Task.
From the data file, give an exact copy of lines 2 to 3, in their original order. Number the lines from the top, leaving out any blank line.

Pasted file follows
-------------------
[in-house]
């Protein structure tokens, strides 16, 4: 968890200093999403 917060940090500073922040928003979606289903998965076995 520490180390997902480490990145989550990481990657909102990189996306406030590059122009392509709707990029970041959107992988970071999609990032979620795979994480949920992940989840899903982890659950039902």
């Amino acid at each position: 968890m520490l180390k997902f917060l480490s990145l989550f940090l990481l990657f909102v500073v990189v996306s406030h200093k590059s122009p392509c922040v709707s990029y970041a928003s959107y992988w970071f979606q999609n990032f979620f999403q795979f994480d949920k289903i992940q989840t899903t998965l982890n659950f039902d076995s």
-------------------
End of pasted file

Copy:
């Protein structure tokens, strides 16, 4: 968890200093999403 917060940090500073922040928003979606289903998965076995 520490180390997902480490990145989550990481990657909102990189996306406030590059122009392509709707990029970041959107992988970071999609990032979620795979994480949920992940989840899903982890659950039902």
């Amino acid at each position: 968890m520490l180390k997902f917060l480490s990145l989550f940090l990481l990657f909102v500073v990189v996306s406030h200093k590059s122009p392509c922040v709707s990029y970041a928003s959107y992988w970071f979606q999609n990032f979620f999403q795979f994480d949920k289903i992940q989840t899903t998965l982890n659950f039902d076995s």